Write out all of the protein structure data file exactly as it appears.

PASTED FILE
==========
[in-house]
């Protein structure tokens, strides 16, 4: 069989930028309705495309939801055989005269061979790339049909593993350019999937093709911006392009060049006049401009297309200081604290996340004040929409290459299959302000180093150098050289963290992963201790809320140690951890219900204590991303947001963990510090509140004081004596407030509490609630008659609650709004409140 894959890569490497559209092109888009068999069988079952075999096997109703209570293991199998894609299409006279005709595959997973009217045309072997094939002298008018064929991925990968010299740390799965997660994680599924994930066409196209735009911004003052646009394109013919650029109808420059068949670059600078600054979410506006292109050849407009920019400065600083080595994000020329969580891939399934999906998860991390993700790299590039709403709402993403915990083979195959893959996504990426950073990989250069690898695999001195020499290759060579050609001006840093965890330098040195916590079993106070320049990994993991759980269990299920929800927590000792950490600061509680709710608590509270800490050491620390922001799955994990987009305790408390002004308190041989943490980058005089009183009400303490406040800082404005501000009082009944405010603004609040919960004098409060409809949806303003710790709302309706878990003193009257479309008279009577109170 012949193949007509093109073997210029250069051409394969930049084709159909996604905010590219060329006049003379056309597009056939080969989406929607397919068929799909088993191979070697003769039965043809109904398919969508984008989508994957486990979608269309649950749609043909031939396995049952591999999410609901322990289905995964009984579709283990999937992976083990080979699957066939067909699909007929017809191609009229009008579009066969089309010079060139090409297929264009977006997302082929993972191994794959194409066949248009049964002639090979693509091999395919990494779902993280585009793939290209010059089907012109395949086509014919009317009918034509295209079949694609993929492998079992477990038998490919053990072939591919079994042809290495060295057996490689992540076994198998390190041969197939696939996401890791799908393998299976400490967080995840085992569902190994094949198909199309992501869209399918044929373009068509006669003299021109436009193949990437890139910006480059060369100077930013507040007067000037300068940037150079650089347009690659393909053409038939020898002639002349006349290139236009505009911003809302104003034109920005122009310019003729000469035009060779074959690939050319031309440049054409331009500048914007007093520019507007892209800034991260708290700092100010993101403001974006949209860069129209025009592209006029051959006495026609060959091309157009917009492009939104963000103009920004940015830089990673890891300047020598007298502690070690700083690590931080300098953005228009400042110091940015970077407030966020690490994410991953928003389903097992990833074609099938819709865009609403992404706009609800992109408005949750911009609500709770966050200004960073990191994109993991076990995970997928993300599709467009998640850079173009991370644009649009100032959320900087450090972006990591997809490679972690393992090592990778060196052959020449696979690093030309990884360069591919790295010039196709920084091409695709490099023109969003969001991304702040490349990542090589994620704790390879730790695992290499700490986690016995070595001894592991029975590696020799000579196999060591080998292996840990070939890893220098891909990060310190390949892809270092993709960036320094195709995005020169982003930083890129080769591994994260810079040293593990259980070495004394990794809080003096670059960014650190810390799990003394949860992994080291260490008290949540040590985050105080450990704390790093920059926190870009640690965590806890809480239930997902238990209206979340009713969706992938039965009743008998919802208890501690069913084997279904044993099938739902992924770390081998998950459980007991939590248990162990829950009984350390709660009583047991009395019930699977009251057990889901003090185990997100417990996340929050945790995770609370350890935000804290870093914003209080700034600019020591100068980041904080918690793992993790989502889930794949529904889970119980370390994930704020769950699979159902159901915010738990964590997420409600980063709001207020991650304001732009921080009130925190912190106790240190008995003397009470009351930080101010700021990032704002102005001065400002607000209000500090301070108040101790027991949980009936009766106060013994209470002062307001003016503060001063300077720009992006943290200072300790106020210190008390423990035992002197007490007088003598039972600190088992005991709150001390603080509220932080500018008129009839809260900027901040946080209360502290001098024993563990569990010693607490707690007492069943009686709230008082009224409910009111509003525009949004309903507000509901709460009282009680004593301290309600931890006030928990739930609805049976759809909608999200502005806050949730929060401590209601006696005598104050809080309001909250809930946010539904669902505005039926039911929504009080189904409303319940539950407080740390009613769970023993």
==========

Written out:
[in-house]
């Protein structure tokens, strides 16, 4: 069989930028309705495309939801055989005269061979790339049909593993350019999937093709911006392009060049006049401009297309200081604290996340004040929409290459299959302000180093150098050289963290992963201790809320140690951890219900204590991303947001963990510090509140004081004596407030509490609630008659609650709004409140 894959890569490497559209092109888009068999069988079952075999096997109703209570293991199998894609299409006279005709595959997973009217045309072997094939002298008018064929991925990968010299740390799965997660994680599924994930066409196209735009911004003052646009394109013919650029109808420059068949670059600078600054979410506006292109050849407009920019400065600083080595994000020329969580891939399934999906998860991390993700790299590039709403709402993403915990083979195959893959996504990426950073990989250069690898695999001195020499290759060579050609001006840093965890330098040195916590079993106070320049990994993991759980269990299920929800927590000792950490600061509680709710608590509270800490050491620390922001799955994990987009305790408390002004308190041989943490980058005089009183009400303490406040800082404005501000009082009944405010603004609040919960004098409060409809949806303003710790709302309706878990003193009257479309008279009577109170 012949193949007509093109073997210029250069051409394969930049084709159909996604905010590219060329006049003379056309597009056939080969989406929607397919068929799909088993191979070697003769039965043809109904398919969508984008989508994957486990979608269309649950749609043909031939396995049952591999999410609901322990289905995964009984579709283990999937992976083990080979699957066939067909699909007929017809191609009229009008579009066969089309010079060139090409297929264009977006997302082929993972191994794959194409066949248009049964002639090979693509091999395919990494779902993280585009793939290209010059089907012109395949086509014919009317009918034509295209079949694609993929492998079992477990038998490919053990072939591919079994042809290495060295057996490689992540076994198998390190041969197939696939996401890791799908393998299976400490967080995840085992569902190994094949198909199309992501869209399918044929373009068509006669003299021109436009193949990437890139910006480059060369100077930013507040007067000037300068940037150079650089347009690659393909053409038939020898002639002349006349290139236009505009911003809302104003034109920005122009310019003729000469035009060779074959690939050319031309440049054409331009500048914007007093520019507007892209800034991260708290700092100010993101403001974006949209860069129209025009592209006029051959006495026609060959091309157009917009492009939104963000103009920004940015830089990673890891300047020598007298502690070690700083690590931080300098953005228009400042110091940015970077407030966020690490994410991953928003389903097992990833074609099938819709865009609403992404706009609800992109408005949750911009609500709770966050200004960073990191994109993991076990995970997928993300599709467009998640850079173009991370644009649009100032959320900087450090972006990591997809490679972690393992090592990778060196052959020449696979690093030309990884360069591919790295010039196709920084091409695709490099023109969003969001991304702040490349990542090589994620704790390879730790695992290499700490986690016995070595001894592991029975590696020799000579196999060591080998292996840990070939890893220098891909990060310190390949892809270092993709960036320094195709995005020169982003930083890129080769591994994260810079040293593990259980070495004394990794809080003096670059960014650190810390799990003394949860992994080291260490008290949540040590985050105080450990704390790093920059926190870009640690965590806890809480239930997902238990209206979340009713969706992938039965009743008998919802208890501690069913084997279904044993099938739902992924770390081998998950459980007991939590248990162990829950009984350390709660009583047991009395019930699977009251057990889901003090185990997100417990996340929050945790995770609370350890935000804290870093914003209080700034600019020591100068980041904080918690793992993790989502889930794949529904889970119980370390994930704020769950699979159902159901915010738990964590997420409600980063709001207020991650304001732009921080009130925190912190106790240190008995003397009470009351930080101010700021990032704002102005001065400002607000209000500090301070108040101790027991949980009936009766106060013994209470002062307001003016503060001063300077720009992006943290200072300790106020210190008390423990035992002197007490007088003598039972600190088992005991709150001390603080509220932080500018008129009839809260900027901040946080209360502290001098024993563990569990010693607490707690007492069943009686709230008082009224409910009111509003525009949004309903507000509901709460009282009680004593301290309600931890006030928990739930609805049976759809909608999200502005806050949730929060401590209601006696005598104050809080309001909250809930946010539904669902505005039926039911929504009080189904409303319940539950407080740390009613769970023993």